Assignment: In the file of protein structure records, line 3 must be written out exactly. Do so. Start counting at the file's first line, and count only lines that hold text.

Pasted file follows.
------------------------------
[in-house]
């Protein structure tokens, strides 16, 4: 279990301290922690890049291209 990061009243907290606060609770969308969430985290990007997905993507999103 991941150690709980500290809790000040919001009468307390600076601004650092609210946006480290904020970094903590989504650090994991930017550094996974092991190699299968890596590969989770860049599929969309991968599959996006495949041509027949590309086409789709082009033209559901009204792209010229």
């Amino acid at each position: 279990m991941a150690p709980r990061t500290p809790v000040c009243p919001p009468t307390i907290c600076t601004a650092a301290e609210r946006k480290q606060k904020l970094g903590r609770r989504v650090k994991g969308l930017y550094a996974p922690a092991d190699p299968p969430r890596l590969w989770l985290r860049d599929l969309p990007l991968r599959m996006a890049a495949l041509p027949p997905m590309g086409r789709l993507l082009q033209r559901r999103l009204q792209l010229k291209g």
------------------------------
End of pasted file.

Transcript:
């Amino acid at each position: 279990m991941a150690p709980r990061t500290p809790v000040c009243p919001p009468t307390i907290c600076t601004a650092a301290e609210r946006k480290q606060k904020l970094g903590r609770r989504v650090k994991g969308l930017y550094a996974p922690a092991d190699p299968p969430r890596l590969w989770l985290r860049d599929l969309p990007l991968r599959m996006a890049a495949l041509p027949p997905m590309g086409r789709l993507l082009q033209r559901r999103l009204q792209l010229k291209g």